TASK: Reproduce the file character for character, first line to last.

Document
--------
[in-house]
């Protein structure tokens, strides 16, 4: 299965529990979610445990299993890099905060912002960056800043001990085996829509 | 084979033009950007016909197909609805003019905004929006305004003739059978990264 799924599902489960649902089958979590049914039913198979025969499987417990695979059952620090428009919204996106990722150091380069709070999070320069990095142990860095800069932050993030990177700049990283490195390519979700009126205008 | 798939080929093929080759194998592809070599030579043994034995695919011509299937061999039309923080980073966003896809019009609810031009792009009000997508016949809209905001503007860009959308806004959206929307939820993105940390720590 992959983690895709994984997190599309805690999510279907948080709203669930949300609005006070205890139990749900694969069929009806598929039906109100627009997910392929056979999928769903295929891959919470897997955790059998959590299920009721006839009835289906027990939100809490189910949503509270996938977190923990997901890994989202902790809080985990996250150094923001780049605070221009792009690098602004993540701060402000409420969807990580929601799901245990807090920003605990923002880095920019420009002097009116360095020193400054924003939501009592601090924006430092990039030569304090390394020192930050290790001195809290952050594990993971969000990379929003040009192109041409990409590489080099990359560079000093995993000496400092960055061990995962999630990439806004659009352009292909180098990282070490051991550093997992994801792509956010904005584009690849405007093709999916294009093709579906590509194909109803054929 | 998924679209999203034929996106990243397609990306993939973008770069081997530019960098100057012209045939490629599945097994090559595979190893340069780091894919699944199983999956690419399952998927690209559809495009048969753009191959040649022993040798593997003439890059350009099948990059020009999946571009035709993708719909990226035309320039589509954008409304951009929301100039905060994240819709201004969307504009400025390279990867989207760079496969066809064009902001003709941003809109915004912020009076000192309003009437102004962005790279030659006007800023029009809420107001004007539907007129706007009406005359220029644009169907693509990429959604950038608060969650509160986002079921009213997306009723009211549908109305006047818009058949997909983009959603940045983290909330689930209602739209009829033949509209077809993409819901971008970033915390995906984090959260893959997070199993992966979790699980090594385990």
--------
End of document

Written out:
[in-house]
């Protein structure tokens, strides 16, 4: 299965529990979610445990299993890099905060912002960056800043001990085996829509 | 084979033009950007016909197909609805003019905004929006305004003739059978990264 799924599902489960649902089958979590049914039913198979025969499987417990695979059952620090428009919204996106990722150091380069709070999070320069990095142990860095800069932050993030990177700049990283490195390519979700009126205008 | 798939080929093929080759194998592809070599030579043994034995695919011509299937061999039309923080980073966003896809019009609810031009792009009000997508016949809209905001503007860009959308806004959206929307939820993105940390720590 992959983690895709994984997190599309805690999510279907948080709203669930949300609005006070205890139990749900694969069929009806598929039906109100627009997910392929056979999928769903295929891959919470897997955790059998959590299920009721006839009835289906027990939100809490189910949503509270996938977190923990997901890994989202902790809080985990996250150094923001780049605070221009792009690098602004993540701060402000409420969807990580929601799901245990807090920003605990923002880095920019420009002097009116360095020193400054924003939501009592601090924006430092990039030569304090390394020192930050290790001195809290952050594990993971969000990379929003040009192109041409990409590489080099990359560079000093995993000496400092960055061990995962999630990439806004659009352009292909180098990282070490051991550093997992994801792509956010904005584009690849405007093709999916294009093709579906590509194909109803054929 | 998924679209999203034929996106990243397609990306993939973008770069081997530019960098100057012209045939490629599945097994090559595979190893340069780091894919699944199983999956690419399952998927690209559809495009048969753009191959040649022993040798593997003439890059350009099948990059020009999946571009035709993708719909990226035309320039589509954008409304951009929301100039905060994240819709201004969307504009400025390279990867989207760079496969066809064009902001003709941003809109915004912020009076000192309003009437102004962005790279030659006007800023029009809420107001004007539907007129706007009406005359220029644009169907693509990429959604950038608060969650509160986002079921009213997306009723009211549908109305006047818009058949997909983009959603940045983290909330689930209602739209009829033949509209077809993409819901971008970033915390995906984090959260893959997070199993992966979790699980090594385990």